Good Fights Aside, There is Little to Hail in The King
It feels wrong to compare a historical medieval epic to The Lord of the Rings trilogy. One is mired in the murky details of the past. The other is beholden to the basic swords and sorcery concept its adaptations would eventually refine it into. Nevertheless, David Michod’s The King is similar to The Lord of the Rings films specifically The Two Towers. It feels like it takes place in the middle of a trilogy rather than being its own standalone piece. Still, even with all its grim-dark flair and gravelly acting The King just doesn’t have enough of anything to make up for poor structure, story and pacing.
Hal (Timothée Chalamet) is an errant Prince, the son of King Henry IV (Ben Mendelsohn), more than willing to shirk his duties in favour of wine and women. After events conspire to place Hal on the throne as King Henry V, he finds himself with few trustworthy retainers outside of his loyal advisor Falstaff (Joel Edgerton). As England goes to war with France Henry must contend with the likes of the bloodthirsty Dauphin (Robert Pattinson) and his own treacherous Chief Justice William Gascoigne (Sean Harris).
It’s hard to state how little we need The King. With Game of Thrones over, studios will be climbing over each other to snap up the next great medieval drama. The King is not it, not because it’s poorly acted or because its production design is lacking but because it has so little to say. Michod and Edgerton’s script – adapted from Shakespeare’s King Henry plays – brings nothing new to the table. There are vague platitudes about the cost of war, the burden of leadership and the violence we commit to ensure our position as ruler as well as our place in history. The King offers all this up rather well but it never says anything that hasn’t been said before in a more gripping, emotional fashion.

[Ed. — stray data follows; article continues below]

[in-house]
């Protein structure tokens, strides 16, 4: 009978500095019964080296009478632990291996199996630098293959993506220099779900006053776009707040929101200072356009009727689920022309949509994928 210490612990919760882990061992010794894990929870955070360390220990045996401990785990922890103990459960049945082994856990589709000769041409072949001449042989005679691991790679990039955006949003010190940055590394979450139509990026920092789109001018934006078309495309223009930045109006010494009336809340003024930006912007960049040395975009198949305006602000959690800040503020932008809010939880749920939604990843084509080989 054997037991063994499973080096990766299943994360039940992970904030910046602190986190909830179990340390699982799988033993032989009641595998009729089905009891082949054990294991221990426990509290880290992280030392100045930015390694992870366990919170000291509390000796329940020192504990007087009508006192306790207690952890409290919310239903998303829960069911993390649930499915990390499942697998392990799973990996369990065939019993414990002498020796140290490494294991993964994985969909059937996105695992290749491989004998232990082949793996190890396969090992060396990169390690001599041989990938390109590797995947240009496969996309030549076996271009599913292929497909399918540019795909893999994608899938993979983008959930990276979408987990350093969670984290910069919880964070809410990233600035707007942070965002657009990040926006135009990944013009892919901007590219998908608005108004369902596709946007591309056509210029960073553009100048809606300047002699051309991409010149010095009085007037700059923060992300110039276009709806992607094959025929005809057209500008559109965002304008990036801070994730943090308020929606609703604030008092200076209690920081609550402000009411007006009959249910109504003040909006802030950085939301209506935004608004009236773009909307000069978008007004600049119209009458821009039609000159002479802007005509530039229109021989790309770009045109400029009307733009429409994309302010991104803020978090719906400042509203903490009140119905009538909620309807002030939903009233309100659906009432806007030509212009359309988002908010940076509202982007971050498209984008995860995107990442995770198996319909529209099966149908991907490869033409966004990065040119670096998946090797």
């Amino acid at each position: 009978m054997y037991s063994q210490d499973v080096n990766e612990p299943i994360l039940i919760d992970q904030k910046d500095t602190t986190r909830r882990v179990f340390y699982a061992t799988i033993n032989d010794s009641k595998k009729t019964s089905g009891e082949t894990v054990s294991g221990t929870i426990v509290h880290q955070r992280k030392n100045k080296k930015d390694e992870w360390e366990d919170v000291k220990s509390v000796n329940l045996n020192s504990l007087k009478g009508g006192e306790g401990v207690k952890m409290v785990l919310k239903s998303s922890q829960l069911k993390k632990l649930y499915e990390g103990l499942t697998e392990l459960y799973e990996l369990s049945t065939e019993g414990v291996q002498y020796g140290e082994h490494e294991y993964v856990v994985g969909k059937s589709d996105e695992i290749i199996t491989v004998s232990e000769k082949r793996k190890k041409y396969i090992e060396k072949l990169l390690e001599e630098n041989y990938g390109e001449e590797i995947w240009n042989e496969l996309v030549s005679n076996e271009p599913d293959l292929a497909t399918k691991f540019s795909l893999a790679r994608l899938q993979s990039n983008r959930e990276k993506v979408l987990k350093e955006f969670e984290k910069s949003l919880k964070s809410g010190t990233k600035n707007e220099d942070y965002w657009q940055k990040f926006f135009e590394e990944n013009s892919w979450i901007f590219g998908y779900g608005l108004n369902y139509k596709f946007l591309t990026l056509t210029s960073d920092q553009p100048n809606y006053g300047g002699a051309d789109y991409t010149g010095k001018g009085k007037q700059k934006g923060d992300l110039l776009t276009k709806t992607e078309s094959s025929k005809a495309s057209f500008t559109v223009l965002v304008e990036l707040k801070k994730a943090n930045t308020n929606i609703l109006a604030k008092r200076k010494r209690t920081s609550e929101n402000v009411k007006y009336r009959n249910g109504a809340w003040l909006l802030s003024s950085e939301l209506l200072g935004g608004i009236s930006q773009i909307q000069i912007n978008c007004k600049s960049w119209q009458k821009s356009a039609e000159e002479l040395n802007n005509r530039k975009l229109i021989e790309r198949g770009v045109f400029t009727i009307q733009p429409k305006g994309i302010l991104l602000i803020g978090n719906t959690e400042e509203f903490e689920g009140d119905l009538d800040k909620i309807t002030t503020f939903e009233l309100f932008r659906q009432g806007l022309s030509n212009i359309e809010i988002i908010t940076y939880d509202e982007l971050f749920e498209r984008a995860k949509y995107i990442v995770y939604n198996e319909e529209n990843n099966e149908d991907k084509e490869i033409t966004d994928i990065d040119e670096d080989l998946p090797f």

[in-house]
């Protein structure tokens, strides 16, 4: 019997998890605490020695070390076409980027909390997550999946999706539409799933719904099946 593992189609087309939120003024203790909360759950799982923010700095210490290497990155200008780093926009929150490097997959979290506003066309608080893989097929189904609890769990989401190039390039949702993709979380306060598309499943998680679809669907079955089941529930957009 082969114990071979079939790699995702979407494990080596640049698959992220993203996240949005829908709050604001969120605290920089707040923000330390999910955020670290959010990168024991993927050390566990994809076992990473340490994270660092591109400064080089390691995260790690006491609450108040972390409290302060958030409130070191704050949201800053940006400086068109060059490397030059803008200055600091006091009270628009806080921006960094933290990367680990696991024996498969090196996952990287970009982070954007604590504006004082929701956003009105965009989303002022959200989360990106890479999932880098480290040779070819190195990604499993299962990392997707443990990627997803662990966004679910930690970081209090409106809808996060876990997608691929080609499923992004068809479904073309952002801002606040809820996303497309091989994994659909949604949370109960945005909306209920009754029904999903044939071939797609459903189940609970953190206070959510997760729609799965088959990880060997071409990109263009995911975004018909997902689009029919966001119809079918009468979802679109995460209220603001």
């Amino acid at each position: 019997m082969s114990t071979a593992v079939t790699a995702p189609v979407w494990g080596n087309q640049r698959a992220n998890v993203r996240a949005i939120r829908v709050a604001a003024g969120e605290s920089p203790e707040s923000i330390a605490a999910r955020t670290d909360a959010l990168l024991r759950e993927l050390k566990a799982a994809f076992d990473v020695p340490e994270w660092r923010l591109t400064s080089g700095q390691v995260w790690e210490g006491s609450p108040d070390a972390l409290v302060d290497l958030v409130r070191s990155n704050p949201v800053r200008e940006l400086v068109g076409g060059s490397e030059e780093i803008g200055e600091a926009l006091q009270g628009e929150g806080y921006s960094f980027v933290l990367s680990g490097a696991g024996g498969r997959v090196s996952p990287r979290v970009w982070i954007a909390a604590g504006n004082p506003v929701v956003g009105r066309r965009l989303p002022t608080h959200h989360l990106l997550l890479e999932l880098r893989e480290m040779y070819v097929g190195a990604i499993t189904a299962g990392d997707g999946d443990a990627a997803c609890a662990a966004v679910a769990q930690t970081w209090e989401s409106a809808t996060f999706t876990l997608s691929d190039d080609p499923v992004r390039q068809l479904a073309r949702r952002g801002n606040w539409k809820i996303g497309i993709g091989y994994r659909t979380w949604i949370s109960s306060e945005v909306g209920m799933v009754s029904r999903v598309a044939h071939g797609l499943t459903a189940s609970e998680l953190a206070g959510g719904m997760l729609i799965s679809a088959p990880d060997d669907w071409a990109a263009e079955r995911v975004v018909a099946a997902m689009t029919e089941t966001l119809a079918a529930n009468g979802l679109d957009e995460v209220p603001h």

Where The King does grip is in its action. An early film duel between Henry and Percy Hotspur (Tom Glynn-Carney) sets the tone for the swordfights, charges and melees to come. In full plate armour they batter at each and the fight gradually evolves into more modern MMA than it does medieval combat.
The film’s final fight brings this muddy, bloody brawling to its logical conclusion with a battle scene that draws a great deal of inspiration from Game of Thrones’ The Battle of The Bastards. Still it all becomes a bit much after Chalamet dashes out the fifth foot soldier’s brains in a melee that seems to last forever. It’s only at the end of the second act during the fiery bombardment of a French castle that The King comes close to realising its message. The castle burns against a twilit sky and the men and their King watch it, the flickering flames illuminating their faces in portraits of fear, regret and despair.
Chalamet is perfectly poised to exude both anguished vulnerability and savage aggression as the despairing King. It is Pattinson as the maniacal Dauphin however that provides the most memorable performance. He bites into his French accent like it’s an especially good serving of escargot and his pale, vampiric face framed by honey-gold locks is exactly what I imagine an insane, blue-blooded prince to look like. It’s a shame we see so little of Mendelsohn as Sean Harris’ Gascoigne is too easily telegraphed thanks to Harris’ slithery, snake-tongued voice and the film could have used a little unpredictability in the mix.
The King feels like it needs a prequel about Mendelsohn’s King Henry IV as well as a sequel about King Henry V’s eventual downfall. As viewers we’re caught in the middle of a young man’s story with no proper beginning or ending. For all the performers’ clenched teeth, conspirational whispering and furrowed brows they can’t save the film from its unfortunate structure. For all it’s ornate production design and a veritable galaxy of stars it just doesn’t feel worthy of ruling anything.